On days when the sky in Dang Xa, a village in North Vietnam, was a crisp shade of blue, 7-year-old Dang Dinh Quy would climb to the top of a tree to watch the United States bomber planes dodge the surface-to-air missiles bursting from the ground below. Dang is Vietnam’s ambassador to the United Nations, living and working in New York City, but he is returning to Vietnam at the end of February. He led his country in its two-year term in the Security Council, from 2020-2021, and twice served as the Council president.
He talked to PassBlue about his country’s experience in the Council and why the act of forgiveness is vital in world affairs.
Back in 1968, while the adults in the village understood that the US was at war with North Vietnam, Dang recently told PassBlue that he and his friends thought they were living on the edges of a wild game. “Especially when the first bombing began in 1965, 1968. For some time, we considered it a kind of interesting thing to experience,” he said in an interview recently. In short, the Vietnam War — now called the American War, in Vietnam — is the second-longest conflict in US history, lasting from 1954 to 1975. (Afghanistan is the longest war in American history.) What began as a joint effort by the governments of South Vietnam and the US to stop the North Vietnamese from establishing Communist rule in the South ended in the deaths of more than three million Americans, Vietnamese civilians and military combined.
Dang didn’t lose any of his immediate family to the fighting. However, when he reflected on the conditions of his childhood as a 61-year-old adult, informed by decades of work in foreign affairs and diplomacy, he said that he saw things differently than he did as a boy, now understanding the devastating impact war has on children. “When I think about Syria or Yemen, I immediately think about what happened in my childhood . . . and how difficult it was and how dangerous it was.”
Although it ended nearly 50 years ago, the Vietnam War made headlines again in August 2021, when, after 20 years of warring with the Taliban, the US, under the Biden administration, pulled its remaining troops out of Afghanistan, seemingly yanking the American rug of security away from thousands of defenseless Afghans. Described as chaotic and haphazard by most accounts, the US withdrawal from Afghanistan — and in the last stages, from Kabul, the capital — drew comparisons worldwide to the fall of Saigon in 1975 when the city, as the capital of South Vietnam, was captured by the North Vietnamese, prompting the US to evacuate its embassy in a dramatic rush photographed for the world to see. The sudden departure was a move that also sparked chaos and led to the abandonment of thousands of American allies.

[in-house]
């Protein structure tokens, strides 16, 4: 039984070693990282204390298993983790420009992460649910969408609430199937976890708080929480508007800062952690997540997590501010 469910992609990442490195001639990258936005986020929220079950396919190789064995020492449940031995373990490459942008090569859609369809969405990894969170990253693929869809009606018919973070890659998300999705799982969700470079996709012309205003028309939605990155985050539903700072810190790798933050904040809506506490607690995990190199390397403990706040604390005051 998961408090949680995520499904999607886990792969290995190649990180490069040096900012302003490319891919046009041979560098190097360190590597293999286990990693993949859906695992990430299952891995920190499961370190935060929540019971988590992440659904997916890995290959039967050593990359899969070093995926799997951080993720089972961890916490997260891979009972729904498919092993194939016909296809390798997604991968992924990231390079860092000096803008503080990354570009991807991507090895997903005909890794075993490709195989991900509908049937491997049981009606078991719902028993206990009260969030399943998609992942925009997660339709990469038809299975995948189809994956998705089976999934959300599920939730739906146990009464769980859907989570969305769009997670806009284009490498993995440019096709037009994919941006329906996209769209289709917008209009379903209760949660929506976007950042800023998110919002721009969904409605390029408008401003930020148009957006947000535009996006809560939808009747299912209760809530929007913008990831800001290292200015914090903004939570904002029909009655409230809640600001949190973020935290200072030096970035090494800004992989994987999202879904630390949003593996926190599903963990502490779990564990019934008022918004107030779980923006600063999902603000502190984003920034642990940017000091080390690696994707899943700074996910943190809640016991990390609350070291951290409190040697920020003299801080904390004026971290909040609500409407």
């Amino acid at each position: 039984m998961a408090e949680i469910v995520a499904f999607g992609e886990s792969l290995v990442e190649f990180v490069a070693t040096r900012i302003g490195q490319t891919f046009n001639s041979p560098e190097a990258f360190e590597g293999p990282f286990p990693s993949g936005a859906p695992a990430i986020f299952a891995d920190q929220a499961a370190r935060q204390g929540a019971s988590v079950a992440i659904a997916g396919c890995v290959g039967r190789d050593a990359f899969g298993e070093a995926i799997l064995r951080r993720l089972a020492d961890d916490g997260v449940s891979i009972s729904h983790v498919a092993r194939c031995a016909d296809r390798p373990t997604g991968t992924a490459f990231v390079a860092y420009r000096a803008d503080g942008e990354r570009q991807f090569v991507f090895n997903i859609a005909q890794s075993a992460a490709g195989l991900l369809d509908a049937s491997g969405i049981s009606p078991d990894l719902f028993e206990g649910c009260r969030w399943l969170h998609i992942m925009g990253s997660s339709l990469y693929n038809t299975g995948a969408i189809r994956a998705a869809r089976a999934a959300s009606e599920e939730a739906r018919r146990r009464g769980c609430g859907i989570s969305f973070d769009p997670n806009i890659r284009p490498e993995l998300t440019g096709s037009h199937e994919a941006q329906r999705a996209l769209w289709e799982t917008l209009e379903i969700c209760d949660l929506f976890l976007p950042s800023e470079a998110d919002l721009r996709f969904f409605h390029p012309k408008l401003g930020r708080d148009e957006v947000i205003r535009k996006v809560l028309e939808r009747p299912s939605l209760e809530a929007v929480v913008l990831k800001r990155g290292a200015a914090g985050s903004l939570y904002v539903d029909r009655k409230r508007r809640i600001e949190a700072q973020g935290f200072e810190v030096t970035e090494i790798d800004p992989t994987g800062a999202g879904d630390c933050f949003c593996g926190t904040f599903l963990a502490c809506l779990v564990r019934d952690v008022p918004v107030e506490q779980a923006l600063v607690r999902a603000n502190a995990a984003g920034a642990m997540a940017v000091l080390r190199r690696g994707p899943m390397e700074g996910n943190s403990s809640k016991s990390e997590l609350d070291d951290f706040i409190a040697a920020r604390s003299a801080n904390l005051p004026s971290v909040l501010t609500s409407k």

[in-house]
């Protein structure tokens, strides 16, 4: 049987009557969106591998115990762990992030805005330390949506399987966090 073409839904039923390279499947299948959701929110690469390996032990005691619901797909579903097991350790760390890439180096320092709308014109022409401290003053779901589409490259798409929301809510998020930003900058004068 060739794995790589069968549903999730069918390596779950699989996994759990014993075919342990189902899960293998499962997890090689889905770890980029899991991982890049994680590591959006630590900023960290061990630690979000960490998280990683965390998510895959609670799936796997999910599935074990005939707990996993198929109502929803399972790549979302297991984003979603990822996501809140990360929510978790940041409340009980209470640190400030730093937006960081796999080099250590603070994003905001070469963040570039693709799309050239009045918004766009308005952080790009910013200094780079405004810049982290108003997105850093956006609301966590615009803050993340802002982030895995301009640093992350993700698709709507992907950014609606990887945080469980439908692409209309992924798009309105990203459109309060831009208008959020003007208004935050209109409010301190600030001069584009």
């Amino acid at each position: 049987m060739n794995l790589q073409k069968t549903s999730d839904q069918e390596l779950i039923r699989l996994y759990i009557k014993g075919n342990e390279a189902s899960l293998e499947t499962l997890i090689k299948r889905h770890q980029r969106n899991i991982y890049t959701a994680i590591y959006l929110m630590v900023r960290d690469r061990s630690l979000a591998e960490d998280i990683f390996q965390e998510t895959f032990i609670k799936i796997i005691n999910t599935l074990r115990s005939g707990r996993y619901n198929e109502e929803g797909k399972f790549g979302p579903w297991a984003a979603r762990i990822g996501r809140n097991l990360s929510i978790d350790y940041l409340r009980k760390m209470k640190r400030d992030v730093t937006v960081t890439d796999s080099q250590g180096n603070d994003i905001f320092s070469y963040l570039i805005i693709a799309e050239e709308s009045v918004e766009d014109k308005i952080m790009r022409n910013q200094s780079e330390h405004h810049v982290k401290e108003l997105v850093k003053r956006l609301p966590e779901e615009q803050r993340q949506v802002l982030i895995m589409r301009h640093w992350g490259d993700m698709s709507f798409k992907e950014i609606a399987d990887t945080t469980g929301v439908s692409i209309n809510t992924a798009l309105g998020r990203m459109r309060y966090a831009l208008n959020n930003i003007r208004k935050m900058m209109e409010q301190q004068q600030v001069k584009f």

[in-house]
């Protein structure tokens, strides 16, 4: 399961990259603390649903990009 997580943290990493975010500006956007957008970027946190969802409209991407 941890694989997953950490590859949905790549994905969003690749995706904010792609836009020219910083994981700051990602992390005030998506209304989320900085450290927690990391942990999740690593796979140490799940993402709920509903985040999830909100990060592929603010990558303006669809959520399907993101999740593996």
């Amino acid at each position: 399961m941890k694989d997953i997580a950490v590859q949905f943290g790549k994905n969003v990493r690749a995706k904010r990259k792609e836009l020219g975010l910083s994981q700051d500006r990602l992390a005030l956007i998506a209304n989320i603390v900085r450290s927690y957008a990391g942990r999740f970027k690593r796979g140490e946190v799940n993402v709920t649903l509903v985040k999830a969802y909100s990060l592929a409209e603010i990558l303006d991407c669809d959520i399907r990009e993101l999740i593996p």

Since being appointed the ambassador of Vietnam to the UN in July 2018, Dang not only led his country as an elected member of the Security Council from January 2020 through December 2021, but also as the Council’s rotating president twice, in January 2020 and in April 2021. During the two year-term, in addition to addressing numerous crises in the Middle East and Africa, the ambassador led debates on the military takeover in Myanmar; enabled the approval of Resolution 2573, on protecting indispensable civilian objects, such as hospitals and schools, during conflict; and reaffirmed the Council’s commitment to supporting the work of the UN Mine Action Service (Unmas), an office in the UN Department of Peacekeeping Operations tasked with removing latent mines and other explosive devices left in war zones. The reaffirmation particularly resonates for the ambassador, given that unexploded ordnances are commonplace in the wake of war, especially in Vietnam.
According to the Landmine and Cluster Munition Monitor, which tracks explosive remnants of conflict, between 1975 and 2017, over 100,000 Vietnamese have either died or been seriously injured by latent mines and other hidden explosives.
In the last 20-plus years, relations between the US and Vietnam have normalized, making forgiveness possible, Dang said. Today, instead of trading bullets, the two countries reap the benefits of a bilateral trade relationship in goods that has grown from $451 million in 1995 to more than $60 billion in 2018. Over the last two years, when the Council met physically (before Covid-19 hit in March 2020 and in the last half of 2021), Vietnam sat next to the US at the horseshoe table in the Security Council, according to alphabetical order. They also sat next to each other as friends, and at one point Dang and Ambassador Linda Thomas-Greenfield poignantly acknowledged the remarkable evolution of history.